The Honda Civic is a properly youthful looking sedan for young drivers. Its low ride height makes gives a sporty driving position and it’s not something for people with aching joints. Its certainly not a car for those who aren’t fit.
Inside, it’s more spacious that any of its same class rivals, with ample cubby holes and a deep centre console box, The huge 519 litres boot is low and wide, which makes loading easier than an SUV. Being a sedan, there is also no concern about opening the boot in tight spaces.
It’s also the most powerful in its class, with 173 PS of power and 220 Nm of torque.
The new Honda Civic with Sensing and LaneWatch is supposed to be launched this year, but like many things related to the government, there have been serious delays in obtaining the necessary price approvals.
From RM 196,88
(monthly repayment RM 2,040)*
Surprised that the stereotypical uncle’s car is on the list? You have to drive the latest Toyota Camry to understand why.
Ignore the chatter from folks who comment more than they drive, the Toyota Camry is now a driver’s car, better than anything else in its class, including the Mazda 6, at least in terms striking a better balance between agility and comfort. Stereotypes are hard to change, but it's important to stay up to date.
Why the Mazda 6 isn’t on the list? The Mazda 6 is actually more agile, with a sharper steering but for longer distance drives, the Camry felt calmer, yet maintaining a high level of driver engagement.
But what tilts our decision to the Toyota Camry’s favour is its more spacious interior, which if you are looking for a family car, is more important than the Mazda 6’s prettier and more expensive looking interior. The Camry’s taller roofline also makes it better suited for family duties.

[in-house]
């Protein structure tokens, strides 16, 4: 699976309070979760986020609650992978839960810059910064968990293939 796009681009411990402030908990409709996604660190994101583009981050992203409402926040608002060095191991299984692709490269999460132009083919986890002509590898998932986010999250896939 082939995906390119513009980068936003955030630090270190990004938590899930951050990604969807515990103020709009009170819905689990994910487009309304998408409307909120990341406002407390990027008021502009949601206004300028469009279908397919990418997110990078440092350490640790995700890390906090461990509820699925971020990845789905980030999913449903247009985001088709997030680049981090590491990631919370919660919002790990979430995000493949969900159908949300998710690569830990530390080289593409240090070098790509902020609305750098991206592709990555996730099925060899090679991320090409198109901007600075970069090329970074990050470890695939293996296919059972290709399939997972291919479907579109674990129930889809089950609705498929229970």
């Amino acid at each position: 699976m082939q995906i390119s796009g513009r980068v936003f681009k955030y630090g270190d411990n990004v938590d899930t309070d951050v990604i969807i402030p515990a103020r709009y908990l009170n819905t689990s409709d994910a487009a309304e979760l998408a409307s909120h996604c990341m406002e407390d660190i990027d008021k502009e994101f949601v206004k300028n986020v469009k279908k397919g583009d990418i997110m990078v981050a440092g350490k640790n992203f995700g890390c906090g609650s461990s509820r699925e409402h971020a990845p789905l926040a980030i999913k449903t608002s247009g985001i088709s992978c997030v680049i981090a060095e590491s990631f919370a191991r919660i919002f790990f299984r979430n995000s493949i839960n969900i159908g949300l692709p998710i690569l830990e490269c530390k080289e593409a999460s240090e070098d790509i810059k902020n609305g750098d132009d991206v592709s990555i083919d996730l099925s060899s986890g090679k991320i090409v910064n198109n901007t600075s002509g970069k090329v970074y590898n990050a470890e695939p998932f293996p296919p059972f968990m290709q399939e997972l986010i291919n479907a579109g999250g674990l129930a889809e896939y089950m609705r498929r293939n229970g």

The Toyota Camry also comes with more safety features and driving aids, adaptive cruise control included.
Kia Grand Carnival
From RM 159,888
(monthly repayment RM 1,600)*
When it comes to MPVs, there is nothing else more practical than a Nissan Serena. In fact, if you are a parent, you should be looking towards vehicles with sliding doors, because it makes the task of loading and strapping toddlers into their child seats so much easier.
With sliding doors, your baby might also grow up smarter, since you will be less likely to bump the poor baby’s head against the door frame.
As practical as the Nissan Serena is, not many can accept its styling and mini bus-like driving dynamics.
The Kia Grand Carnival is the solution to that. It drives very much like a regular sedan, and still comes with sliding doors.
With 200 PS and 440 Nm from a 2.2-litre turbo diesel, it’s no slouch either. The only problem is that the Kia Grand Carnival designed mainly for the American market – it’s longer and wider than even a Toyota Alphard/Vellfire.
In Malaysia, this means that parking the Kia Grand Carnival requires more precision, since there’s no 360-degree camera (but it has a regular reverse camera).
*monthly repayments calculated based on a 9-year tenure, 2.7% interest rate